TORONTO — Openness and honesty: two important factors between shippers and truckers, and, according to the Ontario Trucking Association (OTA), was the tone at a recent meeting with the Canadian Industrial Transportation Association (CITA).
The talks, which took place earlier this month, were aimed at opportunities for getting waste out of the transport system; the pros and cons of the bid/tender process for gaining long-term efficiency improvements; the challenges of the driver shortage and more.
“The discussion was very open and respectful of each side’s realities,” said Bob Ballantyne, president of CITA.
David Bradley, OTA president, sees the forum as on-going. “We knew going in that one meeting with 20 shippers and carriers wasn’t going to lead to a resolution of all the issues and challenges we share.”
They did, however, dig into a few key issues, like bids and tenders. Shippers advised the carriers at the meeting to analyze all the data provided in order to best quote prices and pay closer attention to corporate bid processing policies. In return, the carriers suggested bids-tenders be put out as long as possible and that contracts and payment terms are fair and balanced.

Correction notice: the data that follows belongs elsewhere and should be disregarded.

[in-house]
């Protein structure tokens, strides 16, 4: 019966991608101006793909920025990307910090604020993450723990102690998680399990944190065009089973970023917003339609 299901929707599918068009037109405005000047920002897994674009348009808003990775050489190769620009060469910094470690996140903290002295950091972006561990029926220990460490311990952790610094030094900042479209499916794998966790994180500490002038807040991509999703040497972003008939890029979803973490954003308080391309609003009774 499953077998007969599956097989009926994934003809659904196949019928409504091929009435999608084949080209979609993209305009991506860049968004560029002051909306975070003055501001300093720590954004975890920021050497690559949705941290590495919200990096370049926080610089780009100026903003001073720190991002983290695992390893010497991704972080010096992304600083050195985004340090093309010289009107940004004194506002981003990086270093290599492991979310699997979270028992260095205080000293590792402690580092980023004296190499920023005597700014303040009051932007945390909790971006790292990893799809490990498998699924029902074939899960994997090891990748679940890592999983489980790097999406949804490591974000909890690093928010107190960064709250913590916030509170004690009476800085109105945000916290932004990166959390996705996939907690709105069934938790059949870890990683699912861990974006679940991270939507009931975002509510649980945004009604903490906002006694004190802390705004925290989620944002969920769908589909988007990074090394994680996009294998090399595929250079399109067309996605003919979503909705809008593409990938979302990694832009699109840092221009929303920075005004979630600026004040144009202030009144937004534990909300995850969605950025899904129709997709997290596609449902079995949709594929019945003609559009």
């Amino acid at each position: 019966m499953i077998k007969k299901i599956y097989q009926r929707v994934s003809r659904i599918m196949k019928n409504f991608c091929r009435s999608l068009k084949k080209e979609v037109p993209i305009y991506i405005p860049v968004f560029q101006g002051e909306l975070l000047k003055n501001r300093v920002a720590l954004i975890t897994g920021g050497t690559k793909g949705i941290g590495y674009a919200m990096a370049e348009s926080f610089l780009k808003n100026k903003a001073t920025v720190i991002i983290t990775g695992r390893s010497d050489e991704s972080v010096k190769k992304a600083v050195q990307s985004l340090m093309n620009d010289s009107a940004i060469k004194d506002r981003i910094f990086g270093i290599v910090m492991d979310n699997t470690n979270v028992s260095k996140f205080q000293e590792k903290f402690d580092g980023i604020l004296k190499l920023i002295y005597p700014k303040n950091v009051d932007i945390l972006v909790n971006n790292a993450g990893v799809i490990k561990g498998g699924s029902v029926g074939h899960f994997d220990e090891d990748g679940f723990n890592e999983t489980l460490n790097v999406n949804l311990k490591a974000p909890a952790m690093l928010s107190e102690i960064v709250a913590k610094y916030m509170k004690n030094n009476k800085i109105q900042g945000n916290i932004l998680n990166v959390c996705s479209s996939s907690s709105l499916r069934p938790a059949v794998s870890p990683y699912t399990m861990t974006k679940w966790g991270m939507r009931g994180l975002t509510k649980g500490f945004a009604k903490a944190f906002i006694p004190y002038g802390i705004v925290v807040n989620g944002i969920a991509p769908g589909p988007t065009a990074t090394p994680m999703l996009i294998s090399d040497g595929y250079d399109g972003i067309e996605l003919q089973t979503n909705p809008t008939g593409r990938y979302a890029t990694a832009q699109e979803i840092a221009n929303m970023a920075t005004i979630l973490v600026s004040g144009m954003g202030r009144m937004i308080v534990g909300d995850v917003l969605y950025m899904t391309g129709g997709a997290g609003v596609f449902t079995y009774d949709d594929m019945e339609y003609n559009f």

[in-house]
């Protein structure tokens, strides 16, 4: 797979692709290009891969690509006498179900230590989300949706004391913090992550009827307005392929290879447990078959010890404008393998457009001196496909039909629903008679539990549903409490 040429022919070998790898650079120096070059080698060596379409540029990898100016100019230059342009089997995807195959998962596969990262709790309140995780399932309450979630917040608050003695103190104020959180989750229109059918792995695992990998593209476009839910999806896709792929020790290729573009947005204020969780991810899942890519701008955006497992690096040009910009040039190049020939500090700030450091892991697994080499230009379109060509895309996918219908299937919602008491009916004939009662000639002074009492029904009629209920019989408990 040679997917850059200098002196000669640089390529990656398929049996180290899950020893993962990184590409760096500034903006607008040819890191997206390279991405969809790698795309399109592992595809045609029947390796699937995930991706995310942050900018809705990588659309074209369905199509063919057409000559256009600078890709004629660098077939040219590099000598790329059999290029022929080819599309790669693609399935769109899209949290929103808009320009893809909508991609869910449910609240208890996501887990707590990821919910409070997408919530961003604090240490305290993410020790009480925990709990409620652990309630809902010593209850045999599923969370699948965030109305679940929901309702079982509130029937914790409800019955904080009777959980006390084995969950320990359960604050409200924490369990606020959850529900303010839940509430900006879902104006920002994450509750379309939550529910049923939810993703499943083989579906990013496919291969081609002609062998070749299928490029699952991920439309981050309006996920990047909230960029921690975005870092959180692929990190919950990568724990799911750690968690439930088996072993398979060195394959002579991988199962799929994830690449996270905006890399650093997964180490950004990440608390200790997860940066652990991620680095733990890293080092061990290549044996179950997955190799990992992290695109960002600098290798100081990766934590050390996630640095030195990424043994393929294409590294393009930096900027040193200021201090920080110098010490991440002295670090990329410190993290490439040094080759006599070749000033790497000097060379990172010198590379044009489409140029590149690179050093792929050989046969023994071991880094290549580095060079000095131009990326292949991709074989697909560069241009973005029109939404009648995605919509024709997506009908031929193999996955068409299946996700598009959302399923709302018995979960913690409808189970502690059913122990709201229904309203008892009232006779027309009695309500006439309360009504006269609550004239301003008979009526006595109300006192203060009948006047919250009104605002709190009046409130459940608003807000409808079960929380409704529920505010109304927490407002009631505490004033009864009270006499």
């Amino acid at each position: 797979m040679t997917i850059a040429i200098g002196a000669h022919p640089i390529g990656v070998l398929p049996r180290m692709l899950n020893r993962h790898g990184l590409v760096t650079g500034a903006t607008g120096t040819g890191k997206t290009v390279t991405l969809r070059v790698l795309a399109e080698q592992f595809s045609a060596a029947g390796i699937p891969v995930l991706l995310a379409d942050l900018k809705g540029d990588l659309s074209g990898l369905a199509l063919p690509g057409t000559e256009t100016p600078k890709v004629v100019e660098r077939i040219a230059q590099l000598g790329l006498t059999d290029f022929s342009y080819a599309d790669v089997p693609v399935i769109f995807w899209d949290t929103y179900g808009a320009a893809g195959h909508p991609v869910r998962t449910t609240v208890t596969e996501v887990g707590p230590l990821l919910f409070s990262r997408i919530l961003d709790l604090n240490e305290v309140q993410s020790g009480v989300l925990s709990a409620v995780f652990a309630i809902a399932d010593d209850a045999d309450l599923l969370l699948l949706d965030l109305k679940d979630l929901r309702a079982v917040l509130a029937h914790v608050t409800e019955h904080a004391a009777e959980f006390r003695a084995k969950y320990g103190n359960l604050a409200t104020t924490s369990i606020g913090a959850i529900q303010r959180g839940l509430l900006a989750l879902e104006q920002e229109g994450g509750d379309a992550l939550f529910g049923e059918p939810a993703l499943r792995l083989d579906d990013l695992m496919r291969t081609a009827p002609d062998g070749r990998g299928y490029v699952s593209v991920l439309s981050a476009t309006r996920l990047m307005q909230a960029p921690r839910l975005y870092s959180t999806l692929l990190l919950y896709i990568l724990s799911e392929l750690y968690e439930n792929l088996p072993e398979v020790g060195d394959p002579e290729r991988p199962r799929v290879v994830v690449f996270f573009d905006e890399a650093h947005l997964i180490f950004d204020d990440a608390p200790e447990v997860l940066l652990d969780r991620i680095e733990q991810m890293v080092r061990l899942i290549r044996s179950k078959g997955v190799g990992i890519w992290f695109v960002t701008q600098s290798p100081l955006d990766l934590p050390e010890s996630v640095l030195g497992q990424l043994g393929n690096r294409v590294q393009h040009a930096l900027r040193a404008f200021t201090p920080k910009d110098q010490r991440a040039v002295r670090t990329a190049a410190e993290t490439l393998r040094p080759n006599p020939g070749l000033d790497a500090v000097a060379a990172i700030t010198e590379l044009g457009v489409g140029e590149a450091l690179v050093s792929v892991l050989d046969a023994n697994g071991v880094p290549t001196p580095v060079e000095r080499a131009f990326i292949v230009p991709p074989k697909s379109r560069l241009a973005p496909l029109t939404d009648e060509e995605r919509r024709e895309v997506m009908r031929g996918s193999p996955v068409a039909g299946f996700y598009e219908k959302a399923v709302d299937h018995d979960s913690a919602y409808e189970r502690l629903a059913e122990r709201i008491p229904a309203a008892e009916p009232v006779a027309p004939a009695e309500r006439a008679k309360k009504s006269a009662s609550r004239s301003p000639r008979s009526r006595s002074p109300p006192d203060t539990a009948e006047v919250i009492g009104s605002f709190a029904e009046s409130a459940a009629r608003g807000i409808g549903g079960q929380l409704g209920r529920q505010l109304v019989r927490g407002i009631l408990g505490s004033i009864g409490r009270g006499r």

They also talked about the carrier evaluation-verification process, better communication strategies, and the treatment of truck drivers at shipping facilities.
“Everyone wants to be the shipper of choice or the carrier of choice,” added Bradley. “So to get advice from the very people you are trying to win over in that regard is not something to be ignored.”
On top of sharing experiences and providing advice, the group also created a “best practices” guide for shippers and carriers.
“Dialogue is always good and the participants all felt it was well worth the effort and long overdue,” Bradley summed up.
Ballantyne second Bradley: “This is an important first step in creating the basis for productive dialogue going forward,” says Ballantyne.
More discussion is incoming as CITA and the OTA have agreed to meet again and expand the guide in about six months.
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